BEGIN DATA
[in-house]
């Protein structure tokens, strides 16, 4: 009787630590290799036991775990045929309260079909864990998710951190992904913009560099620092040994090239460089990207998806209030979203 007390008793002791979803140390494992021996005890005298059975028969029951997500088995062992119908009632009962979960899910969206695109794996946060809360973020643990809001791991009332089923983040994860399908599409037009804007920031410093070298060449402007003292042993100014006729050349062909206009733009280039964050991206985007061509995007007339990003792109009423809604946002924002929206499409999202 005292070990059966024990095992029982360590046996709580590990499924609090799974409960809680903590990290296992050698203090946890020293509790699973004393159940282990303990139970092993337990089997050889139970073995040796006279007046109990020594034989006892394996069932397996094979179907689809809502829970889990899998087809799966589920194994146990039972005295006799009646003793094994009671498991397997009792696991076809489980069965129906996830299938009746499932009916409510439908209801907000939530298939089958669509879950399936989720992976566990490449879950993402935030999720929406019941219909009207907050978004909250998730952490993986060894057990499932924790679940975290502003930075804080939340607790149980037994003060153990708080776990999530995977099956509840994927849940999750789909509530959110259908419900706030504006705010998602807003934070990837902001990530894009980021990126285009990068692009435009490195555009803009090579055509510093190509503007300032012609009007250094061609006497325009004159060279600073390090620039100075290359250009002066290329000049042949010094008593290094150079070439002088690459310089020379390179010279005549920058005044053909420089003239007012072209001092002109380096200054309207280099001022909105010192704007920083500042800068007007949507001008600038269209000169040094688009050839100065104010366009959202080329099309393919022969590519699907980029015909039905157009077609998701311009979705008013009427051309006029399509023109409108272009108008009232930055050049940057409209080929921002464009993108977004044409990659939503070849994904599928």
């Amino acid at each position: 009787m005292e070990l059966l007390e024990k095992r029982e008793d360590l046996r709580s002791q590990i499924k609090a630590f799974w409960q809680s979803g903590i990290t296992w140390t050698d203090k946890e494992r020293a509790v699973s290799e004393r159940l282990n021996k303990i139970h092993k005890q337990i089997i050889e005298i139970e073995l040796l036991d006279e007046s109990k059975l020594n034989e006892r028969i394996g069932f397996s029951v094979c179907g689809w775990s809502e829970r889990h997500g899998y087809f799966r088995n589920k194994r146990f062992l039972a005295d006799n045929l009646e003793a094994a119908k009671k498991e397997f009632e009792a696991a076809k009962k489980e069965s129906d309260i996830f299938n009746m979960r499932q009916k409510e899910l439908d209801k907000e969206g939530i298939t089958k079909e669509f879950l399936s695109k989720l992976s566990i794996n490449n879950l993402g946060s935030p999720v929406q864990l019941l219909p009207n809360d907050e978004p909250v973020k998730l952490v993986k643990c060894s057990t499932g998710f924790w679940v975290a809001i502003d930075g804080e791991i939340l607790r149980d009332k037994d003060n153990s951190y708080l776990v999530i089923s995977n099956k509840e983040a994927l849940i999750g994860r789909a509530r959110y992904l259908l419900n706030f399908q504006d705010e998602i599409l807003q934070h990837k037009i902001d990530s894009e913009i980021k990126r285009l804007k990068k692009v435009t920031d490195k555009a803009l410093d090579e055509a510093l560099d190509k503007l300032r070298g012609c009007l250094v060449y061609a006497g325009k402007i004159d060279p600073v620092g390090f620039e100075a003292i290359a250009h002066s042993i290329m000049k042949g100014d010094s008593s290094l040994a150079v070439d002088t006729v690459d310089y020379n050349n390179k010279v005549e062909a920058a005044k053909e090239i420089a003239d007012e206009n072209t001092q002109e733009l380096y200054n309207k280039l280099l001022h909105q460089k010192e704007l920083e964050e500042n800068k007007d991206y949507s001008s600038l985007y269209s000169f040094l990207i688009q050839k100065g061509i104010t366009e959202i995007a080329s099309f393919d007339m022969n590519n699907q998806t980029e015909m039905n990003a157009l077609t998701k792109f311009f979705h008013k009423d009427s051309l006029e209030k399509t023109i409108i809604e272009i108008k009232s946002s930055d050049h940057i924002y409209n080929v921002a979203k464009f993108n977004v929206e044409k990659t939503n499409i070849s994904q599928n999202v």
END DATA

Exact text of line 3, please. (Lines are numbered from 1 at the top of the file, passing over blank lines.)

């Amino acid at each position: 009787m005292e070990l059966l007390e024990k095992r029982e008793d360590l046996r709580s002791q590990i499924k609090a630590f799974w409960q809680s979803g903590i990290t296992w140390t050698d203090k946890e494992r020293a509790v699973s290799e004393r159940l282990n021996k303990i139970h092993k005890q337990i089997i050889e005298i139970e073995l040796l036991d006279e007046s109990k059975l020594n034989e006892r028969i394996g069932f397996s029951v094979c179907g689809w775990s809502e829970r889990h997500g899998y087809f799966r088995n589920k194994r146990f062992l039972a005295d006799n045929l009646e003793a094994a119908k009671k498991e397997f009632e009792a696991a076809k009962k489980e069965s129906d309260i996830f299938n009746m979960r499932q009916k409510e899910l439908d209801k907000e969206g939530i298939t089958k079909e669509f879950l399936s695109k989720l992976s566990i794996n490449n879950l993402g946060s935030p999720v929406q864990l019941l219909p009207n809360d907050e978004p909250v973020k998730l952490v993986k643990c060894s057990t499932g998710f924790w679940v975290a809001i502003d930075g804080e791991i939340l607790r149980d009332k037994d003060n153990s951190y708080l776990v999530i089923s995977n099956k509840e983040a994927l849940i999750g994860r789909a509530r959110y992904l259908l419900n706030f399908q504006d705010e998602i599409l807003q934070h990837k037009i902001d990530s894009e913009i980021k990126r285009l804007k990068k692009v435009t920031d490195k555009a803009l410093d090579e055509a510093l560099d190509k503007l300032r070298g012609c009007l250094v060449y061609a006497g325009k402007i004159d060279p600073v620092g390090f620039e100075a003292i290359a250009h002066s042993i290329m000049k042949g100014d010094s008593s290094l040994a150079v070439d002088t006729v690459d310089y020379n050349n390179k010279v005549e062909a920058a005044k053909e090239i420089a003239d007012e206009n072209t001092q002109e733009l380096y200054n309207k280039l280099l001022h909105q460089k010192e704007l920083e964050e500042n800068k007007d991206y949507s001008s600038l985007y269209s000169f040094l990207i688009q050839k100065g061509i104010t366009e959202i995007a080329s099309f393919d007339m022969n590519n699907q998806t980029e015909m039905n990003a157009l077609t998701k792109f311009f979705h008013k009423d009427s051309l006029e209030k399509t023109i409108i809604e272009i108008k009232s946002s930055d050049h940057i924002y409209n080929v921002a979203k464009f993108n977004v929206e044409k990659t939503n499409i070849s994904q599928n999202v």